Your art directly explores environmental issues. Was it important for you to focus on this issue and explore it through art, as opposed to through another medium?

PP Absolutely. I feel that creating art is the very best use of my own set of skills.

Australia’s biodiversity is said to be at breaking point - influenced heavily by the drastic fires, drought and land clearing. How do you hope your work will resonate with people?

PP By co-opting photographs of endangered flora and fauna into artworks, my aim is to showcase the unique beauty around us, along with its vulnerability and the biodiversity crisis facing Australia and the world. Art has the ability to transcend politics, class and culture, making it a powerful form of communication. Last year’s bushfires were so severe that in some way, they became a lived experience for every Australian. These artworks are a visual and timely record of what we risk losing, not only to the bushfire threat, but many others.

Do you think a change is needed by artists to explore issues like this - that are drastically affecting the environment and with it the life, biodiversity and wider livelihoods and communities?

PP Powered by passion for the environment, it is within this space that I believe I create my best work. However, I do not believe all artists need to create work with a complex message. People create and collect art with varying intentions. For some, a simple contemporary artwork of an ocean or country scene serve to bring back happy memories or to calm an otherwise chaotic household. Some pieces are full of humour, others simply match the colour scheme in a design concept. I have created many such pieces myself but I recognise them as decorative. There is a place for this type of work, although it may not inspire or challenge.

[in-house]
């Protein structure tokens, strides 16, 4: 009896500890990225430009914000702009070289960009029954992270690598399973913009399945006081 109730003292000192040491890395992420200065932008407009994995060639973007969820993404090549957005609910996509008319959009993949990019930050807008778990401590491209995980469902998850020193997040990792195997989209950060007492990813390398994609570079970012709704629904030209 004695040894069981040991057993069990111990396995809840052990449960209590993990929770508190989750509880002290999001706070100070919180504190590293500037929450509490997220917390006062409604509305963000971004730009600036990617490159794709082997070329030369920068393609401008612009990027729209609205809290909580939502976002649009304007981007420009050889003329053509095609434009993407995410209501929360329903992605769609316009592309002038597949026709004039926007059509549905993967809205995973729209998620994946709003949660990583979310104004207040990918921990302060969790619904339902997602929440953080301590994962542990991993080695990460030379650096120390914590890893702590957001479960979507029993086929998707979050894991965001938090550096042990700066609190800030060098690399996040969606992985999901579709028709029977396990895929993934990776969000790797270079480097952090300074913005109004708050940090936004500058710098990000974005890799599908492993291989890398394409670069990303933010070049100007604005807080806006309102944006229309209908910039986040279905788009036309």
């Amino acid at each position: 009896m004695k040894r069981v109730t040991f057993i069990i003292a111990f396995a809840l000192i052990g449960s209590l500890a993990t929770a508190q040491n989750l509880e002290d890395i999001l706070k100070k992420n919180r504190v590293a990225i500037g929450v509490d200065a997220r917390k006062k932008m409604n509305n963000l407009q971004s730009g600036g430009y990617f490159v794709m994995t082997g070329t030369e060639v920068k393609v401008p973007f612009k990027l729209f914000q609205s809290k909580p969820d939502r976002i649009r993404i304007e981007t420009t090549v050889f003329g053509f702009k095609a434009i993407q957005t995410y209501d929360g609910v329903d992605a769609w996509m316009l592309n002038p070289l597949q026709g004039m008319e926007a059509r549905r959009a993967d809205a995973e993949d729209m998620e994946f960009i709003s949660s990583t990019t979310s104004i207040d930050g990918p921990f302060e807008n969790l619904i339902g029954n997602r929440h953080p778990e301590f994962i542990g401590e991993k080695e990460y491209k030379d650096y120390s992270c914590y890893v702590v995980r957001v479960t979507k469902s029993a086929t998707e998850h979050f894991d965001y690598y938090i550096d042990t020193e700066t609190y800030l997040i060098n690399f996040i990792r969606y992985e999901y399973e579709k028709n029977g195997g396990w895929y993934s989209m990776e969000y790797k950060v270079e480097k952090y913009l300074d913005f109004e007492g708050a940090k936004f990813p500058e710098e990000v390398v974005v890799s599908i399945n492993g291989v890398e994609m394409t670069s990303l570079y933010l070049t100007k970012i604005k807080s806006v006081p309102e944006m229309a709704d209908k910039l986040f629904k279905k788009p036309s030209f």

Having said that, the subject matter of threatened species is serious and warrants much more depth. I started the series by creating lush, imaginary scenes created entirely from my photographs of endangered species. This body of work is entitled On the Brink, and while beautiful, it was simply not enough and I needed to take it further. As an artist, I had the opportunity to tell a much deeper story, with a thoughtful underlying message. I used the role of the artist in historical times as my guide. With its visual clues and symbolism, I knew I wanted to pay homage to 17th century Still Life artworks. This involved producing “a record of current day surroundings, creating work that expressed emotion and revealed truths that were universal or hidden and finally, work that helped people to view the world with a different or novel perspective”.